Business news from Ukraine

UKRAINE BUYS NUCLEAR FUEL WORTH $96.4 MLN IN Q1 2018 – STATISTICS

Ukraine in January-March 2018 purchased nuclear fuel for a total of $96.409 million, which is 20.6% less than a year ago ($121.458 million).
According to the State Statistics Service, for this period Ukraine purchased Russian fuel for $67 million and that of Swedish production for $28.415 million.
Thus, Ukraine’s purchases of nuclear fuel for the first three months of 2018 from TVEL (Russia) in monetary terms accounted for 70.5%, from Westinghouse (Sweden) for 29.5%.
As reported, Ukraine in 2017 purchased nuclear fuel for a total of $533.422 million (from Russia for $368.964 million and Sweden for $164.458 million), in 2016 for $548.81 million (from Russia for $386.782 million, from Sweden – $162.28 million), in 2015 – $643.57 million (from Russia for $610.883 million, Sweden – for $32.688 million), in 2014 – for $628.176 million (from Russia for $588.831 million, Sweden – for $39.345 million), in 2013 – for $600.596 million (all from Russia), in 2012 – for $ 600.334 million (from Russia for $555.355 million, Sweden – for $44.979 million).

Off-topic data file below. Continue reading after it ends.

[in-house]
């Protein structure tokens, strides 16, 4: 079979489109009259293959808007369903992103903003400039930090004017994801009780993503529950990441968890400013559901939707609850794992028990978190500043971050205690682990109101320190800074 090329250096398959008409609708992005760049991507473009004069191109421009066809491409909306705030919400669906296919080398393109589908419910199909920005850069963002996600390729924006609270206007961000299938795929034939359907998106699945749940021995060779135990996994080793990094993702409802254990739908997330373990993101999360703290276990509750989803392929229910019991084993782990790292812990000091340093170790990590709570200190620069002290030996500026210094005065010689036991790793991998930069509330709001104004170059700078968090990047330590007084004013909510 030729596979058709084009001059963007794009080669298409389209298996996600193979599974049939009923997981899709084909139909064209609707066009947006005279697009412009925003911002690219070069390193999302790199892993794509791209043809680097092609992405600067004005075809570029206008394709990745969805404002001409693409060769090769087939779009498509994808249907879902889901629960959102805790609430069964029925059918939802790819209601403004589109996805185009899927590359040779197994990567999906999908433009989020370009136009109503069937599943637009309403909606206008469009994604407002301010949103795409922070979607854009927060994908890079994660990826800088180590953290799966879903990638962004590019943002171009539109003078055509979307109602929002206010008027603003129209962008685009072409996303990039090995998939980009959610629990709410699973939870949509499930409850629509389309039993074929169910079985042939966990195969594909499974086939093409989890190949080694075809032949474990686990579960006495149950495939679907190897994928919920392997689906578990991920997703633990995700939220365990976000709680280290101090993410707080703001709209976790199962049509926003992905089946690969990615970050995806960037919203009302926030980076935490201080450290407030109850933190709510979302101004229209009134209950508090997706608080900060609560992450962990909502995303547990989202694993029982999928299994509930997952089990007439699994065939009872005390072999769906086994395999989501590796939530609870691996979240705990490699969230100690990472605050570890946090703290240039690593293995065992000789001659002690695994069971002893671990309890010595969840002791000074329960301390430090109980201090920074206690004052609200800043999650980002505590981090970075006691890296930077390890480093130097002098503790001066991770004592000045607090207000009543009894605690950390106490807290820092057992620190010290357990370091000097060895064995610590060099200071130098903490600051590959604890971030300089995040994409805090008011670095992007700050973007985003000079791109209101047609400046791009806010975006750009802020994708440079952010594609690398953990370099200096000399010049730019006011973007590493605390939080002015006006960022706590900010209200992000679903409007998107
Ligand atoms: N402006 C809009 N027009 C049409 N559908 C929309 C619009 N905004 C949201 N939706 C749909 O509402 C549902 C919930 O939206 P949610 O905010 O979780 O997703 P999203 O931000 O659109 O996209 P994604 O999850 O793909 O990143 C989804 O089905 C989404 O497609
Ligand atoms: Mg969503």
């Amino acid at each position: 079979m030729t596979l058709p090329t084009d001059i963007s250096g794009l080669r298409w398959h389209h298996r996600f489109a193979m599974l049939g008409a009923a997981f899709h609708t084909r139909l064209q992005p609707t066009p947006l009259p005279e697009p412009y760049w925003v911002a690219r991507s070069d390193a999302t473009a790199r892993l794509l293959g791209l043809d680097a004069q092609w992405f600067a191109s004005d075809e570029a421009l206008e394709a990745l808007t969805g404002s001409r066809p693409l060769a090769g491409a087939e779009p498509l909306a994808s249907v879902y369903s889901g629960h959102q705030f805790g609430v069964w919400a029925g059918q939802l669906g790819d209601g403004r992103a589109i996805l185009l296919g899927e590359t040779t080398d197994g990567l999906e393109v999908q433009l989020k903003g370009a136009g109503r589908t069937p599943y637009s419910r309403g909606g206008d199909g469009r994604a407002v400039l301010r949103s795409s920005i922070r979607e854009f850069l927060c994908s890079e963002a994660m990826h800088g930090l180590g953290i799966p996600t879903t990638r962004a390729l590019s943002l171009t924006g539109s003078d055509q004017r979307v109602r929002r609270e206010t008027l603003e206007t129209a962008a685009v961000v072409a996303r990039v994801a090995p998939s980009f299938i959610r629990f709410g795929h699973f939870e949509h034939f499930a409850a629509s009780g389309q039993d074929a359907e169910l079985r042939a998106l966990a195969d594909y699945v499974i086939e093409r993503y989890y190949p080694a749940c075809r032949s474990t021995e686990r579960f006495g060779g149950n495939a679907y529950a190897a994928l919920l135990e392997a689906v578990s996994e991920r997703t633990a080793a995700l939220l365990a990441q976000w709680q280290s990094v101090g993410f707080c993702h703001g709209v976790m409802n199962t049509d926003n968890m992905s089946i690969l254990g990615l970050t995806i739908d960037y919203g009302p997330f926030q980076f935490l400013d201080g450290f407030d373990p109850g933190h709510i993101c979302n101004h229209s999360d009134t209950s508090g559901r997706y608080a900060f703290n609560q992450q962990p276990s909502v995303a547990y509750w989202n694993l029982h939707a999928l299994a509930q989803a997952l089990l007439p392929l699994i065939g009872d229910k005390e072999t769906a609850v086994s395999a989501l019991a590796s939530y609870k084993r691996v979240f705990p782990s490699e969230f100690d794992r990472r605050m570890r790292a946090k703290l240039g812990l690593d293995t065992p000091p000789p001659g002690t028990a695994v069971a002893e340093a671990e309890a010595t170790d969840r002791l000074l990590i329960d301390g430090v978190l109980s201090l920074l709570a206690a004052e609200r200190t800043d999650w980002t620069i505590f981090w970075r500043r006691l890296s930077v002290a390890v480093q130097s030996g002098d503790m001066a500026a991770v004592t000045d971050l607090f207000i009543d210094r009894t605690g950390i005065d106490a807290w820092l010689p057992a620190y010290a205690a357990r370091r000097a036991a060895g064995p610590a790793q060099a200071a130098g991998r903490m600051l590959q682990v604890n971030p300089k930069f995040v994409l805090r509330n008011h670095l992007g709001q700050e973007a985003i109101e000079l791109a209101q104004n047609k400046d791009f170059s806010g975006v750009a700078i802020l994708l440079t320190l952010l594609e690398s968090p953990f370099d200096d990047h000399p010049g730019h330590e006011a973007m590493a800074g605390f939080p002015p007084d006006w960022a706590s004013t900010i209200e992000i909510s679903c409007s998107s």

The operator of all four operating nuclear power plants in Ukraine is the state-owned enterprise National Nuclear Generating Company Energoatom, which acquires nuclear fuel under contracts with TVEL (Russia) and Westinghouse Electric Sweden (Sweden).

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OTIS TO SEND ALL PROFIT OF UAH 18.8 MLN TO PAY DIVIDENDS

Private joint-stock company Otis (Kyiv) plans to send all net profit for 2017 to pay dividends – UAH 18.835 million or UAH 27.98 per share.
The company reported that the issue will be discussed at an extraordinary general meeting of its shareholders scheduled for June 4, 2018.